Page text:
The Rastatt disruption and the current crisis management is a perfect example of what is wrong with European rail freight transportation:

  • On important freight transport corridors, there are not enough diversion routes that are planned as stand-by and that can be readily used in case of traffic disruptions
  • A transnational corridor perspective for infrastructure planning and management is still very basic
  • There is no international coordination of construction sites on the railway infrastructure. Alternative and diversion routes that are suitable for freight traffic were partially or completely closed during the construction of the risky tunnelling in Rastatt because of other construction works
  • National railway particularities make it difficult to divert to lines of other countries. German speaking train drivers, for example, cannot be deployed on the diversion lines via France
  • There is no structure for international crisis management in rail freight transport. The much needed day-to-day coordination between national infrastructure managers, railways, terminals and operators is extremely slow and inefficient

What must now happen in the short term?

It is still unclear for many railway experts to understand why the total closure of the line could not have been avoided or significantly shortened by the building of a temporary, single track replacement line immediately after the damage of the Rhine valley line due to construction works.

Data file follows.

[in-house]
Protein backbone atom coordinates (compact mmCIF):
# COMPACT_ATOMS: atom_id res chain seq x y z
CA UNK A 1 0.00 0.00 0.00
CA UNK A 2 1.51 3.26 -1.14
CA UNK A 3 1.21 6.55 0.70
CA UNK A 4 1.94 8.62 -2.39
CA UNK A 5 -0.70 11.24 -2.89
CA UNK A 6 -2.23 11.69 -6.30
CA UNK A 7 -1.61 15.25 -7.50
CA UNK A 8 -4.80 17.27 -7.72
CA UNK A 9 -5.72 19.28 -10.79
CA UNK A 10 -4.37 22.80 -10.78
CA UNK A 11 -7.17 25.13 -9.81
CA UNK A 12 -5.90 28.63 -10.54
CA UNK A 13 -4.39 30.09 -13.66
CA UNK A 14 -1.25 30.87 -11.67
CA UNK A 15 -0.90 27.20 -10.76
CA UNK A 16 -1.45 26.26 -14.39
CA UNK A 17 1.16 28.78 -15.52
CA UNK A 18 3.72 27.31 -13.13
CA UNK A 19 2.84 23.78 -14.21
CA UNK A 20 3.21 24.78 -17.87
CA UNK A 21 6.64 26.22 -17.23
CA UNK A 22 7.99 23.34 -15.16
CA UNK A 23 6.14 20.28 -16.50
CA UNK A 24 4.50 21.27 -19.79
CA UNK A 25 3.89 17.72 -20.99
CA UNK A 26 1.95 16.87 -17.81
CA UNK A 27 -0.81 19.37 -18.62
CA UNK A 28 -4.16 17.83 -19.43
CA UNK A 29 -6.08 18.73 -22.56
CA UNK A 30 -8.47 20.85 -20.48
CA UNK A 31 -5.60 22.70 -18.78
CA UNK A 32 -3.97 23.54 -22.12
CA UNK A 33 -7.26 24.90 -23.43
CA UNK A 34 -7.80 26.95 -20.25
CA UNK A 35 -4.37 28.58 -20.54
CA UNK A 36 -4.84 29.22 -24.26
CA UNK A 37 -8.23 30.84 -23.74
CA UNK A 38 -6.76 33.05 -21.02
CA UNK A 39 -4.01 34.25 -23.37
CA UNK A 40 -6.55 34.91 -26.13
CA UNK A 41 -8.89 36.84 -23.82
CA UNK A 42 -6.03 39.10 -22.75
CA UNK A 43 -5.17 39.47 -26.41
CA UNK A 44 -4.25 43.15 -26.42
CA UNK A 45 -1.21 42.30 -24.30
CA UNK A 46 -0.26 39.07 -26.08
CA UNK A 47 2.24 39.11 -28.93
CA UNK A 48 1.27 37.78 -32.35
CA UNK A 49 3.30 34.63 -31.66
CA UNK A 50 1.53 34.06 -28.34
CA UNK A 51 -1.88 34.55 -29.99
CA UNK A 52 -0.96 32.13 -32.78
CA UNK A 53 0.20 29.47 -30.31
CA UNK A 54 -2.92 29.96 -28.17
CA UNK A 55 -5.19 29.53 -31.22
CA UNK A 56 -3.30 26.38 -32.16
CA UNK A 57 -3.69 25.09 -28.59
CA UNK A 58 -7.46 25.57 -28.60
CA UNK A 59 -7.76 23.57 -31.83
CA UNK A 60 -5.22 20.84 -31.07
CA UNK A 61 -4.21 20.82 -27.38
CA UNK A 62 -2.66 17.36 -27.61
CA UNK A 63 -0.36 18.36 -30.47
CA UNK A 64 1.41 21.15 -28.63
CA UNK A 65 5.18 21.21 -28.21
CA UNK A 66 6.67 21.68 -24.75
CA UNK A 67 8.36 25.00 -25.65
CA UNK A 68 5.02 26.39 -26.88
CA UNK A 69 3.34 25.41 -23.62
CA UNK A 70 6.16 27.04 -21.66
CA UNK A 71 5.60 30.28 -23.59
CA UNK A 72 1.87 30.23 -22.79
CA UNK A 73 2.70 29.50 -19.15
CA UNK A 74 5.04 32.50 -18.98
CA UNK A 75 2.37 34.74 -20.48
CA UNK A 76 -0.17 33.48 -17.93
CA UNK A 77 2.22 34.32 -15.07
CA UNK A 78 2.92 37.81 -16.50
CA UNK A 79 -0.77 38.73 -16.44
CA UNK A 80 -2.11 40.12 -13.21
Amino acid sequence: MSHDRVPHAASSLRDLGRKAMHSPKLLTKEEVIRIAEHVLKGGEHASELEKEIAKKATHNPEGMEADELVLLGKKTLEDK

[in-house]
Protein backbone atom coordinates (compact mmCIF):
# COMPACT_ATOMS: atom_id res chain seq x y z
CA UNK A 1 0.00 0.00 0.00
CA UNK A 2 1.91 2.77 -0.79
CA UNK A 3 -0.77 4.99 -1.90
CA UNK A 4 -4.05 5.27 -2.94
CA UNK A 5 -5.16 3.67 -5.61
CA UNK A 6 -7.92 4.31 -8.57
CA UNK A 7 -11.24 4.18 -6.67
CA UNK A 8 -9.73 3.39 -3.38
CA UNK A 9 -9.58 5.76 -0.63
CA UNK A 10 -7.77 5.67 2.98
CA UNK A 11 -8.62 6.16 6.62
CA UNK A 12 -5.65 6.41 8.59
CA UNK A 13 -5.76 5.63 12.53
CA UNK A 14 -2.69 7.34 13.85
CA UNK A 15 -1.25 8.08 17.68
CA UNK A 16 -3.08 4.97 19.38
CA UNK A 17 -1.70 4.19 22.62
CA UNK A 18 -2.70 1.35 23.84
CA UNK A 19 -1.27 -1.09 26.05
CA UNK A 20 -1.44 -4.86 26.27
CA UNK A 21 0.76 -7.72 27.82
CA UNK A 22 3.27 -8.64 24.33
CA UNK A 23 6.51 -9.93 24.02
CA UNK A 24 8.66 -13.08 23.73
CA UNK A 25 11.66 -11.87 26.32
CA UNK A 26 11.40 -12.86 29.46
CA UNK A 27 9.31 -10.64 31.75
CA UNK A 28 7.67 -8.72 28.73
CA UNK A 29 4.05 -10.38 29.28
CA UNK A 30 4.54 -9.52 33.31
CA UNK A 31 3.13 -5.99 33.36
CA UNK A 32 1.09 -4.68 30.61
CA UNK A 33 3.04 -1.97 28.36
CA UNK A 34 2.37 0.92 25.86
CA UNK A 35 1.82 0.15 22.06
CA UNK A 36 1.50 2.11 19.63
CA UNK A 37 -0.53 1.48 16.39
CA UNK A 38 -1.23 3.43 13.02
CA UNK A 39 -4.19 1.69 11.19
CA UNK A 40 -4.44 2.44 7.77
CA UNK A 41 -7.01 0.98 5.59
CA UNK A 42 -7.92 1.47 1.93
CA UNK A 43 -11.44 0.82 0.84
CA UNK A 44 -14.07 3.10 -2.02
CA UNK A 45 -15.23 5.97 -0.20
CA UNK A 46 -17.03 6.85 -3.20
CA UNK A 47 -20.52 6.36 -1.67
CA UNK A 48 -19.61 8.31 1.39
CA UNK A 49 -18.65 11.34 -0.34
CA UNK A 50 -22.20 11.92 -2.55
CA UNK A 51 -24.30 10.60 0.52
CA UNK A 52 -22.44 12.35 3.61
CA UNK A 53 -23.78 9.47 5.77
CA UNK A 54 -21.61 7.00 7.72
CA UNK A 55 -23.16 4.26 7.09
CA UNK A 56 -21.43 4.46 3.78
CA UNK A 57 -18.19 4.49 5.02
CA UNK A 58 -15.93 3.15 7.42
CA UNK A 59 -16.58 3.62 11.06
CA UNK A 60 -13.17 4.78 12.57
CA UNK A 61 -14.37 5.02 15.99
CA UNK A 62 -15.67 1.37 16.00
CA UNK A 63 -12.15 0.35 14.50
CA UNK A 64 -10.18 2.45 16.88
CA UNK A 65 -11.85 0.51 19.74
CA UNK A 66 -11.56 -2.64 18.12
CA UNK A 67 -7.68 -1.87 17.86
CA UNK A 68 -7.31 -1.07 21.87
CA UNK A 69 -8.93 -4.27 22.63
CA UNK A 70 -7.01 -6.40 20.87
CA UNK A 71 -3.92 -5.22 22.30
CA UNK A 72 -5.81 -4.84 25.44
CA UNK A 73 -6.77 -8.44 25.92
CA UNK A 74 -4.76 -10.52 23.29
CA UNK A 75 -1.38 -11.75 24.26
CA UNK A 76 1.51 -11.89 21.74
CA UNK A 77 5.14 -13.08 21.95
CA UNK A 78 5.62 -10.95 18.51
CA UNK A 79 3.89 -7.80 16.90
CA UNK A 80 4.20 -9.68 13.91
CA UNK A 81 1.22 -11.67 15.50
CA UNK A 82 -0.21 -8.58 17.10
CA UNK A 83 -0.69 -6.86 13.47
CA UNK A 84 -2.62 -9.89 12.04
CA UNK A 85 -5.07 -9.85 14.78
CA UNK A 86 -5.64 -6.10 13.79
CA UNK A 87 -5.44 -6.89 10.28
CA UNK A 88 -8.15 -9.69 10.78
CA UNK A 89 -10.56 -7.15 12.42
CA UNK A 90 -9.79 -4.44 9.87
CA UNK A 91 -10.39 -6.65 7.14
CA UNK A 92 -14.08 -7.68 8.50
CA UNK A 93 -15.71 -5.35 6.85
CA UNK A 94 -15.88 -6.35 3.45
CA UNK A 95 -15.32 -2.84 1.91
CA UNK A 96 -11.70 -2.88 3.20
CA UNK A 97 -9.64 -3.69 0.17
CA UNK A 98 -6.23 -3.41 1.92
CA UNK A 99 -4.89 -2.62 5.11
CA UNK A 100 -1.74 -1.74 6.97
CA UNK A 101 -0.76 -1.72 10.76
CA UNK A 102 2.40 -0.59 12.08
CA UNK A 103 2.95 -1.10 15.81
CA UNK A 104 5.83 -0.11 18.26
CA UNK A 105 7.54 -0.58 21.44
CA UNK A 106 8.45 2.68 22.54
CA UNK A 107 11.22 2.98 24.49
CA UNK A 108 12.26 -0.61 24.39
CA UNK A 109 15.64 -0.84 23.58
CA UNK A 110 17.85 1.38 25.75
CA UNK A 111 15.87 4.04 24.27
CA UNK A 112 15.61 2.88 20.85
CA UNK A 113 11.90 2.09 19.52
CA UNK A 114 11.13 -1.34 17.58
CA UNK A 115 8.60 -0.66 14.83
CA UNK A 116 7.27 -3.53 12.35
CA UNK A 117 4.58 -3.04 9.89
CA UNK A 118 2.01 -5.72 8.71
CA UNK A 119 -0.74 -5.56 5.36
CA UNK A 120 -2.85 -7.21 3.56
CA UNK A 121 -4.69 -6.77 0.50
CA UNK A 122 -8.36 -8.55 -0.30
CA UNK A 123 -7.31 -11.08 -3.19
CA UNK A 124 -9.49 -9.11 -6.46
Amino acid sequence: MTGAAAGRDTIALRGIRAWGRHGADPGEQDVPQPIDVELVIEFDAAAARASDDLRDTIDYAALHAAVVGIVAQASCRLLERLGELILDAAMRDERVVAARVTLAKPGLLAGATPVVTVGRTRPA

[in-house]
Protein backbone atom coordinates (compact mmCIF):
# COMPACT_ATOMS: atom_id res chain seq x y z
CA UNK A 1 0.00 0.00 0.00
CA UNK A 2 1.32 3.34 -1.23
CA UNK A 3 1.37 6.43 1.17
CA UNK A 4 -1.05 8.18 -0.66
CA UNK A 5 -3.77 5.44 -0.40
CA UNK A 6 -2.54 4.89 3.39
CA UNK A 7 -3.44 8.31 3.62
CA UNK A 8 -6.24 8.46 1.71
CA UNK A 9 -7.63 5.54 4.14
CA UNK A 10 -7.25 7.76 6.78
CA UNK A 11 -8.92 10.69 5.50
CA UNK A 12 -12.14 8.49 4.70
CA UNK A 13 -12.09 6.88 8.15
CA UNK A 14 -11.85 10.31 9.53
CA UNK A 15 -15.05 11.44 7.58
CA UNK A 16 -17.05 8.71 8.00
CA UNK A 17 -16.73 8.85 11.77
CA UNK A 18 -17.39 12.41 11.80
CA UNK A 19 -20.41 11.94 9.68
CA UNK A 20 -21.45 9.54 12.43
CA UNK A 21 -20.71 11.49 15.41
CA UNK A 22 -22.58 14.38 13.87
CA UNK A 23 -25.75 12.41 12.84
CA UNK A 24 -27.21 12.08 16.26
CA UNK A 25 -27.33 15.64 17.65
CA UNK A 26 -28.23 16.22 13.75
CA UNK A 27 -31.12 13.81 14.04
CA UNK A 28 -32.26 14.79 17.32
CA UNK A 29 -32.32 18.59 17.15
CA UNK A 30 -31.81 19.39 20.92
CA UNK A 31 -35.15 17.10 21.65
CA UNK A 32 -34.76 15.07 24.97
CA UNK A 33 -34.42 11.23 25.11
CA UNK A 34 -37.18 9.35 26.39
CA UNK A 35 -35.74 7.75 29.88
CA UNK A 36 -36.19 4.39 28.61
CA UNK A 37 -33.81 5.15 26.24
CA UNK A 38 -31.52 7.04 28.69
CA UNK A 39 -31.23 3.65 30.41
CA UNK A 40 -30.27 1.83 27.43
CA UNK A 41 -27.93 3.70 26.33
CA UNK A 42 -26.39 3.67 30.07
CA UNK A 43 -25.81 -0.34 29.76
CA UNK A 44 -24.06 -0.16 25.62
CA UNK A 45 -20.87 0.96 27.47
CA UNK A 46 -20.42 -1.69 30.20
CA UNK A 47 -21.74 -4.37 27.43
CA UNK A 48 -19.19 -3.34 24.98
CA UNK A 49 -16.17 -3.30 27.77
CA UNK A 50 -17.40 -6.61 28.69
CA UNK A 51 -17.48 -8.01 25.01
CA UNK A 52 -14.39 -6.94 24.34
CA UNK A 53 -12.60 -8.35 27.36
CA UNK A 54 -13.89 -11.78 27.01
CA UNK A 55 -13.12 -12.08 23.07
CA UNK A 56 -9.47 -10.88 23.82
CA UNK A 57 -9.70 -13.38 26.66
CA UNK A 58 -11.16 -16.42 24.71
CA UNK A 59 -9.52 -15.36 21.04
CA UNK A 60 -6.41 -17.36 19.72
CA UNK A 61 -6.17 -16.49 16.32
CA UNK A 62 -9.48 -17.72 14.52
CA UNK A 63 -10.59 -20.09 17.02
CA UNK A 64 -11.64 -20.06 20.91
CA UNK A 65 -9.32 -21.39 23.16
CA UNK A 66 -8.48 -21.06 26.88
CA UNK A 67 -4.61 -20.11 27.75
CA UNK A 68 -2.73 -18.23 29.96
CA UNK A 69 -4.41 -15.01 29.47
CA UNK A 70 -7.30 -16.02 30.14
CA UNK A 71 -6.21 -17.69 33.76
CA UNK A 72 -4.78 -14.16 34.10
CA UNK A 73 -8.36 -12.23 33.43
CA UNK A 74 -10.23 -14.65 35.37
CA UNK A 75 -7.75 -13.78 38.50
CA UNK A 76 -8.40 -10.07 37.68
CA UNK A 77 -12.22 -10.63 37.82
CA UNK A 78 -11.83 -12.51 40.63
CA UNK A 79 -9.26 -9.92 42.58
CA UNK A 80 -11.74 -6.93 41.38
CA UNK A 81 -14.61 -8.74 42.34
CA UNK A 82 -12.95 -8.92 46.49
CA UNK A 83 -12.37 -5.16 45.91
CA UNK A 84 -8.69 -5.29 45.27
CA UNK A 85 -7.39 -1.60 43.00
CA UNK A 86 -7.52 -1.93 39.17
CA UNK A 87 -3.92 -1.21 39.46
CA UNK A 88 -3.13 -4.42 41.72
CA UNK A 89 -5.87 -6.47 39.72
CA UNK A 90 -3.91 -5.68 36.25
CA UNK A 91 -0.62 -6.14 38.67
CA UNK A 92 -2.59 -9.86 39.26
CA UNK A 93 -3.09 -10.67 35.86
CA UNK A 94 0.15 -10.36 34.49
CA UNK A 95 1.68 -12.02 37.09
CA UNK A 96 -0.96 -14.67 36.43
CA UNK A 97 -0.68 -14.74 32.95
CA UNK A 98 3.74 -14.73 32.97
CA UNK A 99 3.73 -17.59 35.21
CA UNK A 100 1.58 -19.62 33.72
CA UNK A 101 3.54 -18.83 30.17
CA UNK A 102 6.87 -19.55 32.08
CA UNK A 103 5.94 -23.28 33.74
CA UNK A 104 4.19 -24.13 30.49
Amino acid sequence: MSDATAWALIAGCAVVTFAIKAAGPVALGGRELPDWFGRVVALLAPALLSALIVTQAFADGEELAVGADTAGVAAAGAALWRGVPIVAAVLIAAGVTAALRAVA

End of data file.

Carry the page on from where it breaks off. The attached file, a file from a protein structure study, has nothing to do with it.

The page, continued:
In order to avoid the blackout of the system and a permanent loss of trust of the market, the following measures are needed:

  1. Establishment of a task force at ministerial and/or EU level with crisis competencies, including the infrastructure managers
  2. Support to the railway undertakings to perform short-term reinforcement of the driver pool on the diversion lines via Brenner, France, Stuttgart-Singen-Schaffhausen area by releases in favour of freight traffic: by this measure the diversion capacity can be increased from 20% today to 50-60% within 2-3 days
  3. Simplified operating procedures on the re-routing lines, with the coordination of ERA European Union Agency for Railways
  4. Examination of exceptional, temporary measures to support the freight companies that are directly affected by the Rastatt interruption and that face severe existential problems
  5. Implementation of a special commission for the short-term review of the largest and most serious freight traffic blockade in recent decades, including contingency plans, construction site planning, prioritisation of traffic etc. Rastatt must never happen again!

Europe relies on the railways as the eco-friendly mode of transport of the future. Hoping not to lose our chance of guaranteeing a competitive railway logistics, we rely on your full support.

We wish to thank all citizens who face changes in their normal rail services in favour of rail freight transportation. Together, we are committed to make rail logistics work also in this emergency situation.

Best regards

The representatives of the European rail logistics

It is likely, as we pointed out in our previous article, that many affected by the interruptions to services will be seeking compensation, through the Courts if necessary. Certainly this problem should, as ERFA points out, open the eyes of the authorities to ensure steps are taken now to mitigate and such delays to traffic in the future.